A bronze ritual food vessel (Bo Gui), Early Western Zhou Dynasty, 11th – 10th century BC. Photo Sotheby’s
boldly cast with a swelling body below an everted rim with a band of four kui dragons with slightly raised eyes on a ground of leiwen, each side with a bovine head in high relief, the vessel flanked by a pair of loop handles each issuing from a bovine mask and terminating in a hooked pendent tab, a similar band of kui dragons encircling the slightly flared foot, the interior with a five-character inscription, the base cast with a circular medallion formed by a stylized dragon, the greenish-gray patina with some malachite encrustation. Length 10 1/2 in., 26.7 cm. Estimation 250,000 — 350,000 USD
Provenance: Xu chuanjing (late 19th century), probably.
Late T. Yamamoto collection, Tokyo.
John Sparks, London, 1960.
Mary Anna Marten (1929-2010), England.
Woolley & Wallis, Salisbury, May 19th, 2010, lot. 344.
Litterature: Sheng Yu, Yuhuage Jinwen (Bronze Inscriptions in the Yuhuage Studio), unpublished manuscript, late 19th/early 20th century, p. 87.2.
Liu Tizhi, Xiaojiaojingge Jinshi Wenzi (Writings on Metal and Stone in the Xiaojiaojingge Studio), 1935, vol. 7, p. 26.6.
Sueji Umehara, Nihon Shucho Shina Kodo Seikwa (Selected Relics of Ancient Chinese Bronzes from Collections in Japan), 1959-1962, vol. 2, no. 107.
Hayashi Minao, In Shu Jidai Seidoki No Kenkyu [In Shu jidai seidoki soran ichi] (Studies of Bronzes of the Shang and Zhou Dynasties: A General Survey), 1984, Gui, no. 284.
Institute of Archaeology, CASS, Yin Zhou Jinwen Jicheng (Compendium of Bronze Inscriptions from Yin and Zhou Dynasties), 1984-1994, no. 3496.
Wu Zhenfeng, Shang Zhou Qingtongqi Mingwen Ji Tuxiang Jicheng (Compendium of Inscription and Images of Bronzes from the Shang and Zhou Dynasties), 2012, no. 4173.
This bronze gui has a fascinating history. Its inscription is first recorded in Sheng Yu’s Yuhuage Jinwen (Bronze Inscriptions in the Yuhuage Studio), a remarkable, but unpublished, manuscript containing over 1,500 bronze inscriptions. (fig. 1) Sheng Yu (1850-1900) (fig.2) was a member of the Manchu royal family, and held a number of senior official positions, including Director of the Imperial University (Guozijian jijiu). Sheng was an accomplished scholar and collector, and his collection included many rare books and manuscripts, classical paintings and archaic bronzes. Luo Zhenyu (1866-1940) obtained the manuscript in 1912, and it is now in the collection of the Library of Peking University. The ink rubbing of the inscription bears an impression of a seal of Luo Zhenyu, and a hand written title calling it the Bo Gui.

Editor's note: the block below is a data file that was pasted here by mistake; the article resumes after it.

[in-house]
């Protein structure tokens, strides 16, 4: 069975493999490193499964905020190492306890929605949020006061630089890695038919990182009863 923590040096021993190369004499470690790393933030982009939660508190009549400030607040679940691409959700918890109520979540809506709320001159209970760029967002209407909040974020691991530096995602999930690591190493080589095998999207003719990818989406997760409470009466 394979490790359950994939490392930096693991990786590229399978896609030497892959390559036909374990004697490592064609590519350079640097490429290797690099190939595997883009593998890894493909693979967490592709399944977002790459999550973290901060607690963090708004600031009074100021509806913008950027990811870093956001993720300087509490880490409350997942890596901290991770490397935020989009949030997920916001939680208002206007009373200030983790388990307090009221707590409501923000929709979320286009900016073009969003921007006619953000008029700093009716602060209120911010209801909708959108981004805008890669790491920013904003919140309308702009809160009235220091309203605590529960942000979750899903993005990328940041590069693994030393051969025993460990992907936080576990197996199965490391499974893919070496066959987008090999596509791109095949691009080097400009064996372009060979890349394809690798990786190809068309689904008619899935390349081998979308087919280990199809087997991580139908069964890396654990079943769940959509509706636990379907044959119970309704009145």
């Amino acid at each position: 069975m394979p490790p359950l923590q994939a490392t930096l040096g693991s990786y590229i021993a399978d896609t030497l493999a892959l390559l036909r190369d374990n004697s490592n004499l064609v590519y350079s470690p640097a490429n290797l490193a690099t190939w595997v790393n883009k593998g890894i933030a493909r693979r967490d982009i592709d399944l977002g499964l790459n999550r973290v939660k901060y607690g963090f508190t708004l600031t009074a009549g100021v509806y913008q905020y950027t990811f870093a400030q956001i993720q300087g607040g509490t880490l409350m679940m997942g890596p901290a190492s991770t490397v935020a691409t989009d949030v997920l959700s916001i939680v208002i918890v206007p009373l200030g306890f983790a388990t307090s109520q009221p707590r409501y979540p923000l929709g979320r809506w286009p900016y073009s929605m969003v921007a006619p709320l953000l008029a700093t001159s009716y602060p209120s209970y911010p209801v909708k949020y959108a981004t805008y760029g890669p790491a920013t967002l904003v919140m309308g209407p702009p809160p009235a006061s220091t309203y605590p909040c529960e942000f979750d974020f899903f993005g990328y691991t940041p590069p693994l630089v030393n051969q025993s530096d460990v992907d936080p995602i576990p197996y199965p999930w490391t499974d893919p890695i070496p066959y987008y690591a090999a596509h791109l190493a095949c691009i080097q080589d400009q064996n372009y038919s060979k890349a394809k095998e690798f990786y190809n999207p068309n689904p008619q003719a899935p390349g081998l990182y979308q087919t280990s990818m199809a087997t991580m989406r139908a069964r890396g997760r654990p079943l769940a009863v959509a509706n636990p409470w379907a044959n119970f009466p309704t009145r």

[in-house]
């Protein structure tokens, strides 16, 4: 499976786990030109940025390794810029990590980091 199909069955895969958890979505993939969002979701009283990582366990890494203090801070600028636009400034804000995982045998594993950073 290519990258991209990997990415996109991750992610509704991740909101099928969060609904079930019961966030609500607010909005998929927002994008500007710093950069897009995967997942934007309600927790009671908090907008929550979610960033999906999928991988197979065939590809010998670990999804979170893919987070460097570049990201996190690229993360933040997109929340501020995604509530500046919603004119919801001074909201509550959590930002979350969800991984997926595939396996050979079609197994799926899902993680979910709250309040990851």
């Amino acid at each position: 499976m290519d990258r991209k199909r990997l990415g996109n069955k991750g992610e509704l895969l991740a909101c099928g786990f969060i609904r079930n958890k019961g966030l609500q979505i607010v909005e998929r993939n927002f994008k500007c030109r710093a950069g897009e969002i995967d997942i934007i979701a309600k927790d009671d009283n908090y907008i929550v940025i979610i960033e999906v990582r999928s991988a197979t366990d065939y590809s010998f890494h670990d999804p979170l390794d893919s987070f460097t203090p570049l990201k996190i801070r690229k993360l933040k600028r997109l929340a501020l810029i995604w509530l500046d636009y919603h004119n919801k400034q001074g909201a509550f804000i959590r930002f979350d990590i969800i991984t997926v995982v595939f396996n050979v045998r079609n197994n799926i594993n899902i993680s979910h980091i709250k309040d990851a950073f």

Another rubbing of the inscription was published by Liu Tizhi (1879-1963) in his Xiaojiaojingge Jinshi Wenzi (Writings on Metal and Stone in the Xiaojiaojingge Studio) in 1936. (fig. 3) This rubbing bears Xu’s hand writing and several personal seals. Xu Chuanjing (active late 19th century) was a known artist and collector from Zhejiang, and it is not impossible that he was the owner of the Bo Gui at that time. Xu also served as a Registar at the Imperial University (Guozijian), and is very likely that in this capacity he was acquainted with Sheng Yu.
In the early 20th century, this bronze gui entered Yamamoto’s collection, in Japan. Sueji Umehara published a photograph of this bronze, as well as its inscription and the decoration on its underside, in the second volume of theNihon Shucho Shina Kodo Seikwa (Selected Relics of Ancient Chinese Bronzes from Collections in Japan ») in 1959. (figs. 4) But, as the book went to press, the piece was obtained by the London-based Oriental art dealer John Sparks, who then sold it to Mary Anna Marten (1929-2010) in 1960. Marten was born into the English aristocracy, her parents being Napier George Henry Sturt, 3rd Baron Alington and Lady Mary Sibell Ashley-Cooper. She inherited Crichel House in Dorset (fig. 5) and a collection of rare books and artworks. As a passionate lover of art and archaeology, she set up The Ancient Persia Fund, and was appointed as a Trustee of the British Museum (1985-1998) by the Prime Minister. Following her death in 2010, her Chinese art collection, including this bronze gui, was put up for sale at a local auction house, with many Chinese pieces selling for some remarkable prices.
SOTHEBY’S. FINE CHINESE CERAMICS & WORKS OF ART, NEW YORK | 16 SEPT. 2014, 10:30 AM